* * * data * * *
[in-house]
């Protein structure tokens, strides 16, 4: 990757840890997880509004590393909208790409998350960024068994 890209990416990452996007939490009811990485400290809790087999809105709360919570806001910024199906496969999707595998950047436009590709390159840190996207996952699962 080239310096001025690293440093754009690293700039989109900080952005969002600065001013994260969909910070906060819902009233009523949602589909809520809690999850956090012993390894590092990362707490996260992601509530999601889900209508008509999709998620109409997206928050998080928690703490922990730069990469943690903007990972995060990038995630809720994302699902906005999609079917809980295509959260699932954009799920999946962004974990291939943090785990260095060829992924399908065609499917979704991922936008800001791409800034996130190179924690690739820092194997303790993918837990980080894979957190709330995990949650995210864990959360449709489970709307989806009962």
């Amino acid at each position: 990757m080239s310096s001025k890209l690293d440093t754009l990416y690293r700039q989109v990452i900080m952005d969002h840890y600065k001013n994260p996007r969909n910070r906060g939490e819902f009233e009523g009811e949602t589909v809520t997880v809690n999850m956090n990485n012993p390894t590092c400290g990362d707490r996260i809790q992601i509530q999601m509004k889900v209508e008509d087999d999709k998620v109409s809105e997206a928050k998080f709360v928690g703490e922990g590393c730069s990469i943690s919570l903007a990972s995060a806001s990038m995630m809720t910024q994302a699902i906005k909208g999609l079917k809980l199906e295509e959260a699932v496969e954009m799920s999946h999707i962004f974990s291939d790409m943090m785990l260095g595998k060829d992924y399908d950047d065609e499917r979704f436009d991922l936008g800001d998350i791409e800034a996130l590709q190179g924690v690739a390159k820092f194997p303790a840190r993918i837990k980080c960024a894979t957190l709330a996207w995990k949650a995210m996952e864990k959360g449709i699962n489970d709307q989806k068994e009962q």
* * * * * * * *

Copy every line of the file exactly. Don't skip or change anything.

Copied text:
[in-house]
């Protein structure tokens, strides 16, 4: 990757840890997880509004590393909208790409998350960024068994 890209990416990452996007939490009811990485400290809790087999809105709360919570806001910024199906496969999707595998950047436009590709390159840190996207996952699962 080239310096001025690293440093754009690293700039989109900080952005969002600065001013994260969909910070906060819902009233009523949602589909809520809690999850956090012993390894590092990362707490996260992601509530999601889900209508008509999709998620109409997206928050998080928690703490922990730069990469943690903007990972995060990038995630809720994302699902906005999609079917809980295509959260699932954009799920999946962004974990291939943090785990260095060829992924399908065609499917979704991922936008800001791409800034996130190179924690690739820092194997303790993918837990980080894979957190709330995990949650995210864990959360449709489970709307989806009962």
């Amino acid at each position: 990757m080239s310096s001025k890209l690293d440093t754009l990416y690293r700039q989109v990452i900080m952005d969002h840890y600065k001013n994260p996007r969909n910070r906060g939490e819902f009233e009523g009811e949602t589909v809520t997880v809690n999850m956090n990485n012993p390894t590092c400290g990362d707490r996260i809790q992601i509530q999601m509004k889900v209508e008509d087999d999709k998620v109409s809105e997206a928050k998080f709360v928690g703490e922990g590393c730069s990469i943690s919570l903007a990972s995060a806001s990038m995630m809720t910024q994302a699902i906005k909208g999609l079917k809980l199906e295509e959260a699932v496969e954009m799920s999946h999707i962004f974990s291939d790409m943090m785990l260095g595998k060829d992924y399908d950047d065609e499917r979704f436009d991922l936008g800001d998350i791409e800034a996130l590709q190179g924690v690739a390159k820092f194997p303790a840190r993918i837990k980080c960024a894979t957190l709330a996207w995990k949650a995210m996952e864990k959360g449709i699962n489970d709307q989806k068994e009962q």